Editor’s note: This piece first published in the Berkeley High Jacket.
By: Maria Arms
Berkeley High Jacket
Growing up, I always found it strange that the Latina women on television were nothing like those around me. The few Latina characters I saw on television were loud, obnoxious women who were objectified and often cast in small roles. However, growing up in a Latinx household, I was surrounded by strong, influential and inspiring Latina women, unlike those shown in the media.
I quickly began to realize the disconnect between the Latinx characters shown in the media and those in the real world.
While many aspects of our society are beginning to shift, the entertainment industry seems to be at a standstill with its lack of diversity. A study released in 2016 by USC found that while Latinxs make up about 17.6 percent of the U.S. population, they continue to be among the least represented in terms of speaking roles in film and television.
The study found that out of more than 11,000 speaking characters surveyed in film and television, only 5.8 percent were Hispanic or Latinx. According to NBC, Latinxs account for 32 percent of frequent moviegoers. It makes little financial sense to continue to have such a lack of diversity in the entertainment industry.
According to a UCLA 2016 Hollywood Diversity Report, “Scripted shows featuring casts that were at least 30% diverse had higher ratings among viewers ages 18-49 than competitor shows.” Yet this data is not reflected in the movies and TV shows that are constantly being produced by Hollywood.
Numerous studies have shown a direct correlation between TV exposure and self-esteem. For example, children who watch television shows where they see themselves represented demonstrate an increase in self-esteem.
When children do not see representations of their race, there is evidence of a decrease in self-esteem. This is an important issue for the entertainment industry. Media companies, however, do not lack the opportunity to create diverse shows that would represent the largest growing ethnic group in America, they just seldom take the opportunity.
Disney is home to most of the classic childhood films. In 2012, Disney faced a controversy surrounding a new television show called Sofia the First: Once Upon a Princess. The show quickly gained media coverage after executive producer Jamie Mitchell told Entertainment Weekly that Sofia was indeed Latina, making her the first-ever Latina Disney princess. There was an immediate controversy when the show came out, however, because princess Sofia resembled a young white girl, with blonde hair and blue eyes.
Many took to Twitter and other social platforms to express their disappointment and frustration with the princess not resembling their idea of a Latina girl.
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Others argued that Sofia can still be Latina even without resembling the stereotypical look of a Latina. Disney responded to the controversy by denying that Princess Sofia was Latina and said all of the characters are from fantasy lands inspired by elements of certain cultures. “Princess Sofia is a mixed-heritage princess in a fairy-tale world,” said the co-executive producer and writer Craig Gerber. Not only did Disney miss an opportunity to diversify their characters, they missed an economic opportunity to appeal to a wider variety of viewers.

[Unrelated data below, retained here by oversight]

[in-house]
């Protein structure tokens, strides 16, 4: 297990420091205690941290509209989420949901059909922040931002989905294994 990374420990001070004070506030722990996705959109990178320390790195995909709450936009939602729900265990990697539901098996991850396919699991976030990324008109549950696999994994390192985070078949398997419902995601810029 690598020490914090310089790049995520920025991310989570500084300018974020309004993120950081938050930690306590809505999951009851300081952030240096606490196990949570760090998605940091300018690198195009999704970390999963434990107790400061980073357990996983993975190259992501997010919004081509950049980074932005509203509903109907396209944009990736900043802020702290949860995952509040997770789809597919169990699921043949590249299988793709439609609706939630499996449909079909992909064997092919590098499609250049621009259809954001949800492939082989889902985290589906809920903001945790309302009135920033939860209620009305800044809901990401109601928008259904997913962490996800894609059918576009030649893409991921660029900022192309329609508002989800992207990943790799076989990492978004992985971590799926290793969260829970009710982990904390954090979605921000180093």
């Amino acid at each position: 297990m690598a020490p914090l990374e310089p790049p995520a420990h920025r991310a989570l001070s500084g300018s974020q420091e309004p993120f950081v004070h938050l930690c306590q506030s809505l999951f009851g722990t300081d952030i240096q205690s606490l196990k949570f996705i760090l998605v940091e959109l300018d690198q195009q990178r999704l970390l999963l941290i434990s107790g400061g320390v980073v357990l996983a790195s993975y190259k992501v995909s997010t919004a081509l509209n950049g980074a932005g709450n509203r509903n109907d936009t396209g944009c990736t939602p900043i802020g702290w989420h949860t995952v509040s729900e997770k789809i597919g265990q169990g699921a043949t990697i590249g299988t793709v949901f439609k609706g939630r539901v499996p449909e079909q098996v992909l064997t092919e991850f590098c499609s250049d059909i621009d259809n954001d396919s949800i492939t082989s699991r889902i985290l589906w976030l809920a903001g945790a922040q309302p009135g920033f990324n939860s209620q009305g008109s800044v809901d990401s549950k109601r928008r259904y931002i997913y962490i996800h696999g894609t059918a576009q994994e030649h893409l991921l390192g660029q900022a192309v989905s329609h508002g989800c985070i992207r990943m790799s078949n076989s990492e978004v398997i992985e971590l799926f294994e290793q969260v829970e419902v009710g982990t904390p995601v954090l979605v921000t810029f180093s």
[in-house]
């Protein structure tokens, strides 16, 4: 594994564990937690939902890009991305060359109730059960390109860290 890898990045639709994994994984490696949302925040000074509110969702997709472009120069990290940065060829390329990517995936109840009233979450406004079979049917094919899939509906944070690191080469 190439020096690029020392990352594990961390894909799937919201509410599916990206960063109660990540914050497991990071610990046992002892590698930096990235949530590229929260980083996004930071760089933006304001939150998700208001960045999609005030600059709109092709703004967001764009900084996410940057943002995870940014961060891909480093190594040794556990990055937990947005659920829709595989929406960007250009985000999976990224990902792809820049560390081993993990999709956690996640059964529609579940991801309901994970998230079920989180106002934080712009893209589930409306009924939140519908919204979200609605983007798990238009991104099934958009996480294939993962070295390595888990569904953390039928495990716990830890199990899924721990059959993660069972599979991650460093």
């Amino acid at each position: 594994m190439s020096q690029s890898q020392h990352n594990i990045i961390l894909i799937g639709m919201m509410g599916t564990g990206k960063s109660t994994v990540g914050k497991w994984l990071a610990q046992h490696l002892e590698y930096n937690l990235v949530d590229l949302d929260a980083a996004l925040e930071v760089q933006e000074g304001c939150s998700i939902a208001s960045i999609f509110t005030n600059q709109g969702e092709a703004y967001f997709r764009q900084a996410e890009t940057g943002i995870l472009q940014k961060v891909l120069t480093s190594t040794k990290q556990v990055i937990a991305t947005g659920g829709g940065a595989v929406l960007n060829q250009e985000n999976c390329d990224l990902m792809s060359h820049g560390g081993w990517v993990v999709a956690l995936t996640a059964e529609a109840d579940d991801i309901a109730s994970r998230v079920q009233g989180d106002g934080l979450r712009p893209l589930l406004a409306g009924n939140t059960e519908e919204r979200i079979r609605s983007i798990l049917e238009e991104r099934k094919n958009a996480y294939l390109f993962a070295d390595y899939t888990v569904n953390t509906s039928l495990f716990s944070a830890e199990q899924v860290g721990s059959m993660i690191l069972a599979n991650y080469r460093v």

This lack of Latinos and Latinas in the entertainment industry was truly apparent the night of the Emmys. During the 2017 Emmys, not a single Latinx actor, director, producer, or writer was nominated for any of the prestigious awards. And this year wasn’t an exception to the rest: to this day, not a single Latinx has won an Emmy for Outstanding Lead Actor or Actress in a Drama Series, Outstanding Lead Actor in a Comedy, or any of the awards for directing, producing, or writing a TV series, telling how slow the industry is to acknowledge Latinx achievement in entertainment.
While the television industry fails to reflect today’s demographics and Latinx culture in particular, some shows are actively working to tell more accurate stories about Latinos and Latinas. One example of a show combatting stereotypes is “Jane the Virgin,” a telenovela-inspired comedy, whose lead is Latina. The show features Latinx characters from all different backgrounds and different economic classes.
Jane’s father and the father of Jane’s child come from incredibly wealthy families, while Jane is raised in a working-class family. The characters in the show also have a variety of dreams and pursue a variety of careers, from entertainment to entrepreneurship to education.
When speaking about the impact of the show’s conscious effort to portray a variety of Latino and Latina characters, the show’s creator, writer and producer Jennie Snyder Urman said, “What I didn’t understand until I did this project is just how important it is to see someone who looks like you on TV. … It has been a moving experience to hear young girls who watch the show explain how important it is for them to see themselves onscreen, and to see a young Latina who is defined by her ambition and dreams.” After the show’s three highly-watched seasons, the show is set to begin its fourth season in early October.
The success of “Jane the Virgin” is a small step, but a step in the right direction. As actress Gina Rodriguez said, “Being a maid is fantastic; I have many family members who have fed their children in that role. But there are other stories that need to be told.
The media is a venue and an avenue to educate and teach our next generation.” As the Latinx population continues to grow in America, it is important for the media to reflect the increasing diversity in our society. Since the media and entertainment industries hold vast power, it is crucial that they use their platform to empower and inspire the coming generations.
Maria Arms is a staffer at the Berkeley High Jacket.